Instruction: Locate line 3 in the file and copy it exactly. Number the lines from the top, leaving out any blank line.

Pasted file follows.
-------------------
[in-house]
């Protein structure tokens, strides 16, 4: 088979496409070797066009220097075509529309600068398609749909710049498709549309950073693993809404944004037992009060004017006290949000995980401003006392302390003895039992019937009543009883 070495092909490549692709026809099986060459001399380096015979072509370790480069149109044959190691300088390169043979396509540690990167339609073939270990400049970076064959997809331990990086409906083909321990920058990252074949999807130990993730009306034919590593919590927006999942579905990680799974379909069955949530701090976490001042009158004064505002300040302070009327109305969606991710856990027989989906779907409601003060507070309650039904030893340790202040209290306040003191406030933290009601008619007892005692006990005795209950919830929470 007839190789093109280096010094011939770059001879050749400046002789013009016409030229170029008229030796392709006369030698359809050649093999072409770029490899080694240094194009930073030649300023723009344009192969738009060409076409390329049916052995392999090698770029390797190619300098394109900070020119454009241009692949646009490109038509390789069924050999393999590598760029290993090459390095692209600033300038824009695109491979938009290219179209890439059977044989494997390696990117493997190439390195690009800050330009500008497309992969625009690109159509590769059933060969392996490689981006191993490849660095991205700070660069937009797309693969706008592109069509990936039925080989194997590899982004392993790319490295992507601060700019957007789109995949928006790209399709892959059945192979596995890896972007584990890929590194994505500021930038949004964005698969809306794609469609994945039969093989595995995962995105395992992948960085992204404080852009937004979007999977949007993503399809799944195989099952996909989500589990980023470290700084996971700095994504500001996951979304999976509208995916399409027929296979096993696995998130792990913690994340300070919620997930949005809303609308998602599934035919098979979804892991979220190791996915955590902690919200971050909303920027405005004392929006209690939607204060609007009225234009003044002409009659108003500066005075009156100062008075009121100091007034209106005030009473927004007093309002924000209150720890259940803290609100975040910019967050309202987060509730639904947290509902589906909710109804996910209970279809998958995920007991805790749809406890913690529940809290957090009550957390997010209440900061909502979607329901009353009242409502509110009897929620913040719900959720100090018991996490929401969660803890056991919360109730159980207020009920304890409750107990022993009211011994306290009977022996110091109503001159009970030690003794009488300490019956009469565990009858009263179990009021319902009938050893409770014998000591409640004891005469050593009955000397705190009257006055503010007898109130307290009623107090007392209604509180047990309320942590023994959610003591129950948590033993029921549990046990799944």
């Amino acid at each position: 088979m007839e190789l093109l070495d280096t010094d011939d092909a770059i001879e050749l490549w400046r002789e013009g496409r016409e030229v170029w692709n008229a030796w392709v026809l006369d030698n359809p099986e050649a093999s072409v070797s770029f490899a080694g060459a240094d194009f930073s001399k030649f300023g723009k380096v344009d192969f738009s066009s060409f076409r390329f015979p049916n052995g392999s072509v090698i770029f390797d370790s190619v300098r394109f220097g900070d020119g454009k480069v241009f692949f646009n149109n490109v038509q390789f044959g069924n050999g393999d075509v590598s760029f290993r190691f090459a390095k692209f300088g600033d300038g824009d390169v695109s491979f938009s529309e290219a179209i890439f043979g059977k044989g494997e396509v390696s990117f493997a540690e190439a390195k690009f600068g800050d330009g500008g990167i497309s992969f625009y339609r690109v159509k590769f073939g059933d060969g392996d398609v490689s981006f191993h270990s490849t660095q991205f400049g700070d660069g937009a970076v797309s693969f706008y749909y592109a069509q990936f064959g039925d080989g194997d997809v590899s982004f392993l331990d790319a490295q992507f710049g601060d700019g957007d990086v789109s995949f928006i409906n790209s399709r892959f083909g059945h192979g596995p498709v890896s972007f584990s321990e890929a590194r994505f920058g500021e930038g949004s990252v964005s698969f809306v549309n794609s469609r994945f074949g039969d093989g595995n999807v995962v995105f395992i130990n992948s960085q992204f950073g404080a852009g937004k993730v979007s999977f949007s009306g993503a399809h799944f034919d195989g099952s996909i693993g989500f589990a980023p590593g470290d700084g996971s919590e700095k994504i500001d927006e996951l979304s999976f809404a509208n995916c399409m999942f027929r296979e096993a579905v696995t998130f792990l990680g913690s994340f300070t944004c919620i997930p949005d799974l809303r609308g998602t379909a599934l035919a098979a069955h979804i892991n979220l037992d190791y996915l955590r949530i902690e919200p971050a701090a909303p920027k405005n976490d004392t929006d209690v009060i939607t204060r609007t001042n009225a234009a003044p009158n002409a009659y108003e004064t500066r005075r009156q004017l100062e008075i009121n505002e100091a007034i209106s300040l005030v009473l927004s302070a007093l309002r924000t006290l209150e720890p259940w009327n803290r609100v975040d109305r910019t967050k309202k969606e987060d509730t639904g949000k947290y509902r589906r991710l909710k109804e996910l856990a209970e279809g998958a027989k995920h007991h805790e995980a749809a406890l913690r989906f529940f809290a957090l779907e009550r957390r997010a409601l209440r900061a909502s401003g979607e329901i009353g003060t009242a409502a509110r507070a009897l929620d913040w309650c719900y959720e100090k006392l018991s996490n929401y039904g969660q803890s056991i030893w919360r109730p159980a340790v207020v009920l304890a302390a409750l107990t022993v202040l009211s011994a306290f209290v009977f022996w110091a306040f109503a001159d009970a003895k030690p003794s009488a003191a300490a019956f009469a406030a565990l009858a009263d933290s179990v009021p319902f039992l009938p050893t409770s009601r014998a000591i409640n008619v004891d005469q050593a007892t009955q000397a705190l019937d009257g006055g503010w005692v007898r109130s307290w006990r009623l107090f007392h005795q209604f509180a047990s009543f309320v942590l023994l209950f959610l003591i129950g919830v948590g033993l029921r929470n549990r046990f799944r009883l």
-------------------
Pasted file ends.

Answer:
């Amino acid at each position: 088979m007839e190789l093109l070495d280096t010094d011939d092909a770059i001879e050749l490549w400046r002789e013009g496409r016409e030229v170029w692709n008229a030796w392709v026809l006369d030698n359809p099986e050649a093999s072409v070797s770029f490899a080694g060459a240094d194009f930073s001399k030649f300023g723009k380096v344009d192969f738009s066009s060409f076409r390329f015979p049916n052995g392999s072509v090698i770029f390797d370790s190619v300098r394109f220097g900070d020119g454009k480069v241009f692949f646009n149109n490109v038509q390789f044959g069924n050999g393999d075509v590598s760029f290993r190691f090459a390095k692209f300088g600033d300038g824009d390169v695109s491979f938009s529309e290219a179209i890439f043979g059977k044989g494997e396509v390696s990117f493997a540690e190439a390195k690009f600068g800050d330009g500008g990167i497309s992969f625009y339609r690109v159509k590769f073939g059933d060969g392996d398609v490689s981006f191993h270990s490849t660095q991205f400049g700070d660069g937009a970076v797309s693969f706008y749909y592109a069509q990936f064959g039925d080989g194997d997809v590899s982004f392993l331990d790319a490295q992507f710049g601060d700019g957007d990086v789109s995949f928006i409906n790209s399709r892959f083909g059945h192979g596995p498709v890896s972007f584990s321990e890929a590194r994505f920058g500021e930038g949004s990252v964005s698969f809306v549309n794609s469609r994945f074949g039969d093989g595995n999807v995962v995105f395992i130990n992948s960085q992204f950073g404080a852009g937004k993730v979007s999977f949007s009306g993503a399809h799944f034919d195989g099952s996909i693993g989500f589990a980023p590593g470290d700084g996971s919590e700095k994504i500001d927006e996951l979304s999976f809404a509208n995916c399409m999942f027929r296979e096993a579905v696995t998130f792990l990680g913690s994340f300070t944004c919620i997930p949005d799974l809303r609308g998602t379909a599934l035919a098979a069955h979804i892991n979220l037992d190791y996915l955590r949530i902690e919200p971050a701090a909303p920027k405005n976490d004392t929006d209690v009060i939607t204060r609007t001042n009225a234009a003044p009158n002409a009659y108003e004064t500066r005075r009156q004017l100062e008075i009121n505002e100091a007034i209106s300040l005030v009473l927004s302070a007093l309002r924000t006290l209150e720890p259940w009327n803290r609100v975040d109305r910019t967050k309202k969606e987060d509730t639904g949000k947290y509902r589906r991710l909710k109804e996910l856990a209970e279809g998958a027989k995920h007991h805790e995980a749809a406890l913690r989906f529940f809290a957090l779907e009550r957390r997010a409601l209440r900061a909502s401003g979607e329901i009353g003060t009242a409502a509110r507070a009897l929620d913040w309650c719900y959720e100090k006392l018991s996490n929401y039904g969660q803890s056991i030893w919360r109730p159980a340790v207020v009920l304890a302390a409750l107990t022993v202040l009211s011994a306290f209290v009977f022996w110091a306040f109503a001159d009970a003895k030690p003794s009488a003191a300490a019956f009469a406030a565990l009858a009263d933290s179990v009021p319902f039992l009938p050893t409770s009601r014998a000591i409640n008619v004891d005469q050593a007892t009955q000397a705190l019937d009257g006055g503010w005692v007898r109130s307290w006990r009623l107090f007392h005795q209604f509180a047990s009543f309320v942590l023994l209950f959610l003591i129950g919830v948590g033993l029921r929470n549990r046990f799944r009883l």